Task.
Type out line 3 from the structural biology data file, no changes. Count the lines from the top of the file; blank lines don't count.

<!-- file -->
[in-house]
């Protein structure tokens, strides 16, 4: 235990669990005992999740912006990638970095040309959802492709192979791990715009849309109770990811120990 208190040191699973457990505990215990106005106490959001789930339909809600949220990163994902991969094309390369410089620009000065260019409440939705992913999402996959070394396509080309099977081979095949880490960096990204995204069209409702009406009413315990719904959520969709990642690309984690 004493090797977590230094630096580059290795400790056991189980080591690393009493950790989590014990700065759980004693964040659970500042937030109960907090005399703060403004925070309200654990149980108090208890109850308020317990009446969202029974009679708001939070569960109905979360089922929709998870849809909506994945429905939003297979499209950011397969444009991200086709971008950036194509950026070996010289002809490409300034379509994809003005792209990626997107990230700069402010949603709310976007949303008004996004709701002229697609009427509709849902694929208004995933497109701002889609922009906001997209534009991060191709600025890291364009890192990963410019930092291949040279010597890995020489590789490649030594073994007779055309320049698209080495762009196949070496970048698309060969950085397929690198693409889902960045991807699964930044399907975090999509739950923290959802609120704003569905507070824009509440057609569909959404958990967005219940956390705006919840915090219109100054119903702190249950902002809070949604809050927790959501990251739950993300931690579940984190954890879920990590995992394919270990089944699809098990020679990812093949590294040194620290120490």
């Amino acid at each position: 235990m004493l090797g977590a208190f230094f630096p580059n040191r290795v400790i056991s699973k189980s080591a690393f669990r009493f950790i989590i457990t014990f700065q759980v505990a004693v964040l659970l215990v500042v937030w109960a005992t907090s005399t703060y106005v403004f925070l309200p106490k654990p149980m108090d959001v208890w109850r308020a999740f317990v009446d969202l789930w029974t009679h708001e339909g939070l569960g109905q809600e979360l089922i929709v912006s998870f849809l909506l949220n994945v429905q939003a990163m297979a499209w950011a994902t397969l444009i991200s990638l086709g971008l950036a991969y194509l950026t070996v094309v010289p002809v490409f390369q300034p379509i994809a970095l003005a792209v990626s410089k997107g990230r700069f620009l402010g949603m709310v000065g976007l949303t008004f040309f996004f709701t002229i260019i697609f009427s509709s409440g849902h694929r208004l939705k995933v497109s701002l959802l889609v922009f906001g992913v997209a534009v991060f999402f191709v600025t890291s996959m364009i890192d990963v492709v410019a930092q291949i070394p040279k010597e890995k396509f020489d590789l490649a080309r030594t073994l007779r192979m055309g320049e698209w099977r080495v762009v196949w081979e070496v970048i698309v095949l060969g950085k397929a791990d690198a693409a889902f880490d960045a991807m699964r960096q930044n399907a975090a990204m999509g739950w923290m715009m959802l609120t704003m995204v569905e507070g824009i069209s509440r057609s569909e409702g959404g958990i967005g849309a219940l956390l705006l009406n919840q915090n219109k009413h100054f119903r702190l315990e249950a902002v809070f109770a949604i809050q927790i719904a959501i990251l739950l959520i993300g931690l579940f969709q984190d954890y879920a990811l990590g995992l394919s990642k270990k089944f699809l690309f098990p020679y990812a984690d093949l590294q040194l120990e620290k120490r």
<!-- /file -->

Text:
């Amino acid at each position: 235990m004493l090797g977590a208190f230094f630096p580059n040191r290795v400790i056991s699973k189980s080591a690393f669990r009493f950790i989590i457990t014990f700065q759980v505990a004693v964040l659970l215990v500042v937030w109960a005992t907090s005399t703060y106005v403004f925070l309200p106490k654990p149980m108090d959001v208890w109850r308020a999740f317990v009446d969202l789930w029974t009679h708001e339909g939070l569960g109905q809600e979360l089922i929709v912006s998870f849809l909506l949220n994945v429905q939003a990163m297979a499209w950011a994902t397969l444009i991200s990638l086709g971008l950036a991969y194509l950026t070996v094309v010289p002809v490409f390369q300034p379509i994809a970095l003005a792209v990626s410089k997107g990230r700069f620009l402010g949603m709310v000065g976007l949303t008004f040309f996004f709701t002229i260019i697609f009427s509709s409440g849902h694929r208004l939705k995933v497109s701002l959802l889609v922009f906001g992913v997209a534009v991060f999402f191709v600025t890291s996959m364009i890192d990963v492709v410019a930092q291949i070394p040279k010597e890995k396509f020489d590789l490649a080309r030594t073994l007779r192979m055309g320049e698209w099977r080495v762009v196949w081979e070496v970048i698309v095949l060969g950085k397929a791990d690198a693409a889902f880490d960045a991807m699964r960096q930044n399907a975090a990204m999509g739950w923290m715009m959802l609120t704003m995204v569905e507070g824009i069209s509440r057609s569909e409702g959404g958990i967005g849309a219940l956390l705006l009406n919840q915090n219109k009413h100054f119903r702190l315990e249950a902002v809070f109770a949604i809050q927790i719904a959501i990251l739950l959520i993300g931690l579940f969709q984190d954890y879920a990811l990590g995992l394919s990642k270990k089944f699809l690309f098990p020679y990812a984690d093949l590294q040194l120990e620290k120490r």